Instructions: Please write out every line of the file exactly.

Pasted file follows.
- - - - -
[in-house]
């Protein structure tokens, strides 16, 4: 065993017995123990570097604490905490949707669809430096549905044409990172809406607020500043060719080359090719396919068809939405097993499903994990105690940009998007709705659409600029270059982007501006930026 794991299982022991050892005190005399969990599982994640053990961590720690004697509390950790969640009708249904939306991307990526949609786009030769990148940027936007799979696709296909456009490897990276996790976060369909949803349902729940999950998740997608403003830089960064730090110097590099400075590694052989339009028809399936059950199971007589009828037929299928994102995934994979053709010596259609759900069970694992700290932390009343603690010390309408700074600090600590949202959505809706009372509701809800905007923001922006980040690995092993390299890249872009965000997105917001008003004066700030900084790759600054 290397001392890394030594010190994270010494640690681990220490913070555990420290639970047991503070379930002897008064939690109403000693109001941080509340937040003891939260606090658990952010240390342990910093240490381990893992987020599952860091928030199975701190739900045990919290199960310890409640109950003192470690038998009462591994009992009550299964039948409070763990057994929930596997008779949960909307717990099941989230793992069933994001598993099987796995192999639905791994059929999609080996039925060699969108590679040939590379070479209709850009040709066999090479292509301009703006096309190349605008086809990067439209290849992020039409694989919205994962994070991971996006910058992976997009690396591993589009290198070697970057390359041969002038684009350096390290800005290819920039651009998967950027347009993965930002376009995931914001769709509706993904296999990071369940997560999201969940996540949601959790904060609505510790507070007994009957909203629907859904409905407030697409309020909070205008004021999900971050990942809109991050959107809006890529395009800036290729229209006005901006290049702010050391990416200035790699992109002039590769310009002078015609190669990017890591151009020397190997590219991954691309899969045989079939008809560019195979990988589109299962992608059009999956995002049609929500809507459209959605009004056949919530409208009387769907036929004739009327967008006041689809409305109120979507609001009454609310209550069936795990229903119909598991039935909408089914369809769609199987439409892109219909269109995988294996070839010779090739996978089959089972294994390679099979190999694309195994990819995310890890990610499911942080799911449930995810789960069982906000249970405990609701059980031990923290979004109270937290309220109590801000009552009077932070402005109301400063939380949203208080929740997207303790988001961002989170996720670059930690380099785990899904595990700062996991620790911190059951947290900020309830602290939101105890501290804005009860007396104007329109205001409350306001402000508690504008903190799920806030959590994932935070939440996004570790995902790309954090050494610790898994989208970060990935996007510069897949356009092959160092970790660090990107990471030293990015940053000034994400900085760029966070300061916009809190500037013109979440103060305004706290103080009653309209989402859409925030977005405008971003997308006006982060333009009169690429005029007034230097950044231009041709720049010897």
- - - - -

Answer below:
[in-house]
């Protein structure tokens, strides 16, 4: 065993017995123990570097604490905490949707669809430096549905044409990172809406607020500043060719080359090719396919068809939405097993499903994990105690940009998007709705659409600029270059982007501006930026 794991299982022991050892005190005399969990599982994640053990961590720690004697509390950790969640009708249904939306991307990526949609786009030769990148940027936007799979696709296909456009490897990276996790976060369909949803349902729940999950998740997608403003830089960064730090110097590099400075590694052989339009028809399936059950199971007589009828037929299928994102995934994979053709010596259609759900069970694992700290932390009343603690010390309408700074600090600590949202959505809706009372509701809800905007923001922006980040690995092993390299890249872009965000997105917001008003004066700030900084790759600054 290397001392890394030594010190994270010494640690681990220490913070555990420290639970047991503070379930002897008064939690109403000693109001941080509340937040003891939260606090658990952010240390342990910093240490381990893992987020599952860091928030199975701190739900045990919290199960310890409640109950003192470690038998009462591994009992009550299964039948409070763990057994929930596997008779949960909307717990099941989230793992069933994001598993099987796995192999639905791994059929999609080996039925060699969108590679040939590379070479209709850009040709066999090479292509301009703006096309190349605008086809990067439209290849992020039409694989919205994962994070991971996006910058992976997009690396591993589009290198070697970057390359041969002038684009350096390290800005290819920039651009998967950027347009993965930002376009995931914001769709509706993904296999990071369940997560999201969940996540949601959790904060609505510790507070007994009957909203629907859904409905407030697409309020909070205008004021999900971050990942809109991050959107809006890529395009800036290729229209006005901006290049702010050391990416200035790699992109002039590769310009002078015609190669990017890591151009020397190997590219991954691309899969045989079939008809560019195979990988589109299962992608059009999956995002049609929500809507459209959605009004056949919530409208009387769907036929004739009327967008006041689809409305109120979507609001009454609310209550069936795990229903119909598991039935909408089914369809769609199987439409892109219909269109995988294996070839010779090739996978089959089972294994390679099979190999694309195994990819995310890890990610499911942080799911449930995810789960069982906000249970405990609701059980031990923290979004109270937290309220109590801000009552009077932070402005109301400063939380949203208080929740997207303790988001961002989170996720670059930690380099785990899904595990700062996991620790911190059951947290900020309830602290939101105890501290804005009860007396104007329109205001409350306001402000508690504008903190799920806030959590994932935070939440996004570790995902790309954090050494610790898994989208970060990935996007510069897949356009092959160092970790660090990107990471030293990015940053000034994400900085760029966070300061916009809190500037013109979440103060305004706290103080009653309209989402859409925030977005405008971003997308006006982060333009009169690429005029007034230097950044231009041709720049010897």